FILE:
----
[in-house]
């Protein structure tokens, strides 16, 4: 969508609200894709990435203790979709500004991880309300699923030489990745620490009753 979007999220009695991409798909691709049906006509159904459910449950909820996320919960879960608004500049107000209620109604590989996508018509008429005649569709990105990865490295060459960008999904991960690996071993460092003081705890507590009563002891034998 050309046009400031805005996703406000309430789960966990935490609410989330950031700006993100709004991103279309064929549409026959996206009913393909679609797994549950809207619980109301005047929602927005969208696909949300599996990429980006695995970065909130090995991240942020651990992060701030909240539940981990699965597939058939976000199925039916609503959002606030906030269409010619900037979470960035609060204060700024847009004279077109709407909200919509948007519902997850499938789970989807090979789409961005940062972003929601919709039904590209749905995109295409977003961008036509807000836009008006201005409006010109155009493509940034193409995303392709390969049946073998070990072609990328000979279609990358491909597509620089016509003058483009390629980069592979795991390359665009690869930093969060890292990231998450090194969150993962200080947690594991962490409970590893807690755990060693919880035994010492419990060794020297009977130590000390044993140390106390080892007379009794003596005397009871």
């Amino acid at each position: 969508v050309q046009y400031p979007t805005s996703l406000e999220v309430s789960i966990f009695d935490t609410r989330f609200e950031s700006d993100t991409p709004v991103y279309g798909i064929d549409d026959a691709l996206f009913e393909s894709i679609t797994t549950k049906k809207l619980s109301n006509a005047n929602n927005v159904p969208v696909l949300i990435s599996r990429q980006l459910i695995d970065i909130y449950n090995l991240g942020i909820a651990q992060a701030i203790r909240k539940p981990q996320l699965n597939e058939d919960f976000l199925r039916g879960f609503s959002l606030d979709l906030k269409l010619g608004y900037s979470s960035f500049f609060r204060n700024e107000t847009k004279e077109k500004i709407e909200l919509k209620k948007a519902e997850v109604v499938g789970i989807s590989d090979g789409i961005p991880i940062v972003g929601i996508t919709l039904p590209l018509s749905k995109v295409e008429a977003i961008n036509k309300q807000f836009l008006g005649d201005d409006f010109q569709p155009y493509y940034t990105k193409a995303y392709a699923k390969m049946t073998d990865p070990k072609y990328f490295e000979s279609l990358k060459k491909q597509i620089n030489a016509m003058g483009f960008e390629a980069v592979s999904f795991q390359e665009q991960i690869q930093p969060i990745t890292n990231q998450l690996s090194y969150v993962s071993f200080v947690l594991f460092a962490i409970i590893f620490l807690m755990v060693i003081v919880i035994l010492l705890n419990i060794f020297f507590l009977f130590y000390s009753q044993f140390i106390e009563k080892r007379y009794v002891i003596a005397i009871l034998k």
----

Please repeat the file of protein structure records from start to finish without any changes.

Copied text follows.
[in-house]
């Protein structure tokens, strides 16, 4: 969508609200894709990435203790979709500004991880309300699923030489990745620490009753 979007999220009695991409798909691709049906006509159904459910449950909820996320919960879960608004500049107000209620109604590989996508018509008429005649569709990105990865490295060459960008999904991960690996071993460092003081705890507590009563002891034998 050309046009400031805005996703406000309430789960966990935490609410989330950031700006993100709004991103279309064929549409026959996206009913393909679609797994549950809207619980109301005047929602927005969208696909949300599996990429980006695995970065909130090995991240942020651990992060701030909240539940981990699965597939058939976000199925039916609503959002606030906030269409010619900037979470960035609060204060700024847009004279077109709407909200919509948007519902997850499938789970989807090979789409961005940062972003929601919709039904590209749905995109295409977003961008036509807000836009008006201005409006010109155009493509940034193409995303392709390969049946073998070990072609990328000979279609990358491909597509620089016509003058483009390629980069592979795991390359665009690869930093969060890292990231998450090194969150993962200080947690594991962490409970590893807690755990060693919880035994010492419990060794020297009977130590000390044993140390106390080892007379009794003596005397009871």
């Amino acid at each position: 969508v050309q046009y400031p979007t805005s996703l406000e999220v309430s789960i966990f009695d935490t609410r989330f609200e950031s700006d993100t991409p709004v991103y279309g798909i064929d549409d026959a691709l996206f009913e393909s894709i679609t797994t549950k049906k809207l619980s109301n006509a005047n929602n927005v159904p969208v696909l949300i990435s599996r990429q980006l459910i695995d970065i909130y449950n090995l991240g942020i909820a651990q992060a701030i203790r909240k539940p981990q996320l699965n597939e058939d919960f976000l199925r039916g879960f609503s959002l606030d979709l906030k269409l010619g608004y900037s979470s960035f500049f609060r204060n700024e107000t847009k004279e077109k500004i709407e909200l919509k209620k948007a519902e997850v109604v499938g789970i989807s590989d090979g789409i961005p991880i940062v972003g929601i996508t919709l039904p590209l018509s749905k995109v295409e008429a977003i961008n036509k309300q807000f836009l008006g005649d201005d409006f010109q569709p155009y493509y940034t990105k193409a995303y392709a699923k390969m049946t073998d990865p070990k072609y990328f490295e000979s279609l990358k060459k491909q597509i620089n030489a016509m003058g483009f960008e390629a980069v592979s999904f795991q390359e665009q991960i690869q930093p969060i990745t890292n990231q998450l690996s090194y969150v993962s071993f200080v947690l594991f460092a962490i409970i590893f620490l807690m755990v060693i003081v919880i035994l010492l705890n419990i060794f020297f507590l009977f130590y000390s009753q044993f140390i106390e009563k080892r007379y009794v002891i003596a005397i009871l034998k």